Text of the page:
It’s a Thursday afternoon in November. A small group of third, fourth, and fifth graders hurry over to the door of the Small Gym to welcome families for the final performance in the Haitian Dance class. This group of dedicated dancers is ready to share what they’ve practiced for nine weeks with teacher Jean Appolon. When Mr. Jean turns on the music – Jeff Pierre’s “Kongo” – every dancer transforms: it’s time to perform. A blur of movement crosses the space, and the dancers come together and swirl apart for the different stages of the performance. Students contribute their voices to the beautiful sounds as they too sing and speak, while families and guests watch, mesmerized. Refreshments and conversation follow, and the dancers exhale with the support of each other and those around them, knowing they came together to learn and engage in the process of making something beautiful.
In our pilot year, over 100 students in Grades 3–5 participated in a total of 22 enrichment offerings designed to meet diverse student interests. Throughout the year, students explored and connected through a variety of in-person classes such as Lego Engineering, Robots Need Code! and Martial Arts, and virtual classes like Fiber Arts, Yoga, and Bollywood Dance.
Our new enrichment programming grows directly out of Park’s strategic plan, which aspires to extend academic excellence beyond the classroom. After evaluating best practices of auxiliary programs across the country, and integrating feedback from families and teachers, we created a plan to build Park’s program. For this first year, we aimed to reach students in Grades 3-5 as our starting point and grow from there. Fall programs were well-received, with three waitlists for five classes, and in the winter we offered more classes to more students, which were met with similar enthusiasm. We were very encouraged to see how the program strengthened as the year went on – perhaps most significantly in the difficult months of this unique spring.
This March, as it became clear that school would not be operating as usual, we forged ahead in envisioning how to translate our emerging program into yet another pilot: a virtual enrichment program. Turning to the creative expression, curiosity and joy for learning I cultivated as a Park student, we converted five classes into remote experiences, and, in May, offered two additional classes as a way to provide support and engagement for our families.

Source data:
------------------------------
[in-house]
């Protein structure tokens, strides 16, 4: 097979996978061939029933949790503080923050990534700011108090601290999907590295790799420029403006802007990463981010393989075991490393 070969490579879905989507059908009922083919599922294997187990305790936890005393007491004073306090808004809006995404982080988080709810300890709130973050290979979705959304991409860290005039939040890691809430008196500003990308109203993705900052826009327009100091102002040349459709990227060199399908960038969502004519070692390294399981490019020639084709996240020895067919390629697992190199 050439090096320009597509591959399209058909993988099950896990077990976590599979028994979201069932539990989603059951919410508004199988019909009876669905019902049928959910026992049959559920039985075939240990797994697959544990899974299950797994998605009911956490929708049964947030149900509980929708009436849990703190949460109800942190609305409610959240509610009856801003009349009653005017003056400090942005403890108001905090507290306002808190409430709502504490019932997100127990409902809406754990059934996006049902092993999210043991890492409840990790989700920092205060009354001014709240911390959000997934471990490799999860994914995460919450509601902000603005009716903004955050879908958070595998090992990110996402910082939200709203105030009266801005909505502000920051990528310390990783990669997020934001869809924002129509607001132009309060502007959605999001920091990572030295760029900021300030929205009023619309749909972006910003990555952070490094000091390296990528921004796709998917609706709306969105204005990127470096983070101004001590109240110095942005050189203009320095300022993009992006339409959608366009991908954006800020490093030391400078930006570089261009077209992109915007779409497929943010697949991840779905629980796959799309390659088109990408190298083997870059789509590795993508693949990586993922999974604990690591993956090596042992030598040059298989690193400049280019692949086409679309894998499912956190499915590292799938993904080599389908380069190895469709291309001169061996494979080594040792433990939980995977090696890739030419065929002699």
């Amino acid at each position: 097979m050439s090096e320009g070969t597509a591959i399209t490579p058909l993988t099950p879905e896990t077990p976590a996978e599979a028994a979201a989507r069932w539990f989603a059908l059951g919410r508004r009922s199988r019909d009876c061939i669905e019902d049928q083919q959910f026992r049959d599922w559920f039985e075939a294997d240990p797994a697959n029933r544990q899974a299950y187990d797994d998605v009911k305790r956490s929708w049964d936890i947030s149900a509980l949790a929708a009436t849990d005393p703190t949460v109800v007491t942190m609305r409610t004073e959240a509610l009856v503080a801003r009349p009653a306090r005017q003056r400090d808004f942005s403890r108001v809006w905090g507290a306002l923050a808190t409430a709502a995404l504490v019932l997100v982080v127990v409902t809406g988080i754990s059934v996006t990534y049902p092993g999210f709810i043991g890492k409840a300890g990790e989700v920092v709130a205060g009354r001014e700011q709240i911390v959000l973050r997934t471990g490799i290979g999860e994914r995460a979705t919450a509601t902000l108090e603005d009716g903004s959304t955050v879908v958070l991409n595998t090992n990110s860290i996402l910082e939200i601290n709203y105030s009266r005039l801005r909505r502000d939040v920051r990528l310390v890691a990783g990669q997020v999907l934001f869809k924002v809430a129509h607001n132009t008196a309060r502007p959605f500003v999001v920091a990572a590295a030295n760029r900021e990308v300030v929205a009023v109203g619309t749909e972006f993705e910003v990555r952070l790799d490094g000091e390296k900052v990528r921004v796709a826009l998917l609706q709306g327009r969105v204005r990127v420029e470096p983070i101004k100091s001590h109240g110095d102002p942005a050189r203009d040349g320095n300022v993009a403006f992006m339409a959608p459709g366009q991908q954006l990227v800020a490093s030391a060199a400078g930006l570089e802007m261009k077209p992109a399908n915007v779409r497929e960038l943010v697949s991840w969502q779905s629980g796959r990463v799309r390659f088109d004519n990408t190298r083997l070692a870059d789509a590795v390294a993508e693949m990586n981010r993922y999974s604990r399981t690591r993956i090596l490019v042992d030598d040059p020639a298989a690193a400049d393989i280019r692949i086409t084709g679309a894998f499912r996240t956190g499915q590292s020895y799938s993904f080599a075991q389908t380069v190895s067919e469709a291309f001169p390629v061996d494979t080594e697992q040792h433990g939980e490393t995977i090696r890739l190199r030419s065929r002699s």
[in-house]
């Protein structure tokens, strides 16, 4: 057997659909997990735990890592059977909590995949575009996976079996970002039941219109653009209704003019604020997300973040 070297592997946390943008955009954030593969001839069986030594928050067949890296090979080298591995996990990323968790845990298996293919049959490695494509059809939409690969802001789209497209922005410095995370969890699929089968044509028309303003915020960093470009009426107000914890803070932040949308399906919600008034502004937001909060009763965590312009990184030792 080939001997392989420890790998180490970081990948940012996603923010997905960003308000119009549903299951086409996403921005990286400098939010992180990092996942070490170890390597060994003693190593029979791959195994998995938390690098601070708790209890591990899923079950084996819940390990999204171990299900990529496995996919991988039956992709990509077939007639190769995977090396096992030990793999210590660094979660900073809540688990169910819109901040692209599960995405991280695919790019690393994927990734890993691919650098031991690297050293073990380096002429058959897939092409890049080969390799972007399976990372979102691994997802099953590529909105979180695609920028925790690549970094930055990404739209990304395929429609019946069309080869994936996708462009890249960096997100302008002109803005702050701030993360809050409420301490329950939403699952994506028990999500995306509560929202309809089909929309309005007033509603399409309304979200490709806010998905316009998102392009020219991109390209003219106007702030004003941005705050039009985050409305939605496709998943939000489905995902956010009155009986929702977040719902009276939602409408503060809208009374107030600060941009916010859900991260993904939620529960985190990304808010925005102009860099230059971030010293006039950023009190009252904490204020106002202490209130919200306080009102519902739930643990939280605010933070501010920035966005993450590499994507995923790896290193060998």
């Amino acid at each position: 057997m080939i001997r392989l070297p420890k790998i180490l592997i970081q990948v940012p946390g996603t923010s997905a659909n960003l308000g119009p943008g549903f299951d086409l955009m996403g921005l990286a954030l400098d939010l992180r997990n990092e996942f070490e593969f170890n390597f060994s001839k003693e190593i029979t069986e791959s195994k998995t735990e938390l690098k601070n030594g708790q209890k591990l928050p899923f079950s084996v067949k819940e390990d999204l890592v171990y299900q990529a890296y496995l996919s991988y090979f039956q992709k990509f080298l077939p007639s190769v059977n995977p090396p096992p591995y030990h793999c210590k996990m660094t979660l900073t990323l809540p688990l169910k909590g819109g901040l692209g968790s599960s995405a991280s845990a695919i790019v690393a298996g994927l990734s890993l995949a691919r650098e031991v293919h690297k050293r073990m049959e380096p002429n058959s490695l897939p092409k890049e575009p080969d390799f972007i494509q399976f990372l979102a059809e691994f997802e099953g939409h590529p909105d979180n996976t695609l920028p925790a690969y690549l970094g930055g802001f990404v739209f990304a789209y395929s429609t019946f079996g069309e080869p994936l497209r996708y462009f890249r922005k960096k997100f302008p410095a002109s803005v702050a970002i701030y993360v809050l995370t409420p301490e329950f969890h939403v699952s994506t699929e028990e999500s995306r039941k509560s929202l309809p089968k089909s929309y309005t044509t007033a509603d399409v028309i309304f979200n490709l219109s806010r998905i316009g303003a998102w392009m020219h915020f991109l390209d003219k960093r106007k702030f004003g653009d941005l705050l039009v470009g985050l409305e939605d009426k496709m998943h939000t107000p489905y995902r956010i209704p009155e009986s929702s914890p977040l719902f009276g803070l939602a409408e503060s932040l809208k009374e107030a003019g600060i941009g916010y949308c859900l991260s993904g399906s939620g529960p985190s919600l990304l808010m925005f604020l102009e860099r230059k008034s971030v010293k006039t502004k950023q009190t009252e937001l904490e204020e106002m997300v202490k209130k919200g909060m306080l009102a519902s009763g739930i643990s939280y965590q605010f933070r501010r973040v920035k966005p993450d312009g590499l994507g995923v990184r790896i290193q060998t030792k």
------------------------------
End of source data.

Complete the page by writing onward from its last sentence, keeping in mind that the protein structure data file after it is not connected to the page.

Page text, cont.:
During these last months of virtual programming, as in the in-person ones, the clarity of the enrichment program’s vision came into full focus: the need for community building, student-centered exploration and diverse interests has never been more evident. In a recent survey, more than ten families who participated in these enrichment classes commented on the benefit of learning with friends in an extracurricular setting at Park. One family indicated that their child’s favorite parts of the enrichment experience this year included having “the option to stay at school with peers, mix with students from different grades, meet different teachers and be exposed to topics he wouldn’t otherwise learn in school or outside school.”
This spring’s enrichment programming concluded in early June. As I watched the closing virtual Bollywood Dance performance, and welcomed the teachers and families of the dancers who joined, I was most struck by what the dancers themselves had to say both before and during their performance — through their voices, as well as their individual and collective physical artistic expression. Although this final celebration did not take place in the Small Gym, the excitement the dancers felt for their performance and the collaborative process was just like that afternoon of Haitian Dance in November. After introducing each other, their teacher, and the dance, the students moved in unison to share what they had learned as individuals and as a community, and created something beautiful.